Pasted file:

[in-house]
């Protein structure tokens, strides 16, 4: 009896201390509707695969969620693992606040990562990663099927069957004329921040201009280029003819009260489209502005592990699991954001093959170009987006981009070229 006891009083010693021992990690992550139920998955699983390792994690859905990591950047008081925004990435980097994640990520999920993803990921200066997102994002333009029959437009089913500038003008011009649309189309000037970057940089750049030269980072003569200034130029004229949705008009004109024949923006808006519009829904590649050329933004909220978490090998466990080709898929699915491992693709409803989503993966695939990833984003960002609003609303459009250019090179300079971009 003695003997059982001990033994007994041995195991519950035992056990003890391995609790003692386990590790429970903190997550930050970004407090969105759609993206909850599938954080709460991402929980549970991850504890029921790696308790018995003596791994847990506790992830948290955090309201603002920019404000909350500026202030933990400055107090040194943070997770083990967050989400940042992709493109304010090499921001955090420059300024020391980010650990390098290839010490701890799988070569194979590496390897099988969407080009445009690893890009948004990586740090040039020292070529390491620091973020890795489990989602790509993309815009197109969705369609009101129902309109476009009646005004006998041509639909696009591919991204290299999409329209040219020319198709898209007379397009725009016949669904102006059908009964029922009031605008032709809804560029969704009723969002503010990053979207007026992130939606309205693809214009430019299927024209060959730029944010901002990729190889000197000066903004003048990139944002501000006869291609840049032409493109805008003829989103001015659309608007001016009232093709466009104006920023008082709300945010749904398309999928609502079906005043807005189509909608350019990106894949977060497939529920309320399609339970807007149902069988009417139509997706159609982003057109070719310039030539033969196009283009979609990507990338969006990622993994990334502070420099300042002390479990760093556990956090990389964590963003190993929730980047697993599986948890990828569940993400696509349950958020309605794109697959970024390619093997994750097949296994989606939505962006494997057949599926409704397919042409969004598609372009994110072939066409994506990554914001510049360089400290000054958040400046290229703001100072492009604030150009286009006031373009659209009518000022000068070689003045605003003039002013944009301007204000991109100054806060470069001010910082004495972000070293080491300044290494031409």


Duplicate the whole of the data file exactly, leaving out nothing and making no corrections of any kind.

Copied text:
[in-house]
């Protein structure tokens, strides 16, 4: 009896201390509707695969969620693992606040990562990663099927069957004329921040201009280029003819009260489209502005592990699991954001093959170009987006981009070229 006891009083010693021992990690992550139920998955699983390792994690859905990591950047008081925004990435980097994640990520999920993803990921200066997102994002333009029959437009089913500038003008011009649309189309000037970057940089750049030269980072003569200034130029004229949705008009004109024949923006808006519009829904590649050329933004909220978490090998466990080709898929699915491992693709409803989503993966695939990833984003960002609003609303459009250019090179300079971009 003695003997059982001990033994007994041995195991519950035992056990003890391995609790003692386990590790429970903190997550930050970004407090969105759609993206909850599938954080709460991402929980549970991850504890029921790696308790018995003596791994847990506790992830948290955090309201603002920019404000909350500026202030933990400055107090040194943070997770083990967050989400940042992709493109304010090499921001955090420059300024020391980010650990390098290839010490701890799988070569194979590496390897099988969407080009445009690893890009948004990586740090040039020292070529390491620091973020890795489990989602790509993309815009197109969705369609009101129902309109476009009646005004006998041509639909696009591919991204290299999409329209040219020319198709898209007379397009725009016949669904102006059908009964029922009031605008032709809804560029969704009723969002503010990053979207007026992130939606309205693809214009430019299927024209060959730029944010901002990729190889000197000066903004003048990139944002501000006869291609840049032409493109805008003829989103001015659309608007001016009232093709466009104006920023008082709300945010749904398309999928609502079906005043807005189509909608350019990106894949977060497939529920309320399609339970807007149902069988009417139509997706159609982003057109070719310039030539033969196009283009979609990507990338969006990622993994990334502070420099300042002390479990760093556990956090990389964590963003190993929730980047697993599986948890990828569940993400696509349950958020309605794109697959970024390619093997994750097949296994989606939505962006494997057949599926409704397919042409969004598609372009994110072939066409994506990554914001510049360089400290000054958040400046290229703001100072492009604030150009286009006031373009659209009518000022000068070689003045605003003039002013944009301007204000991109100054806060470069001010910082004495972000070293080491300044290494031409």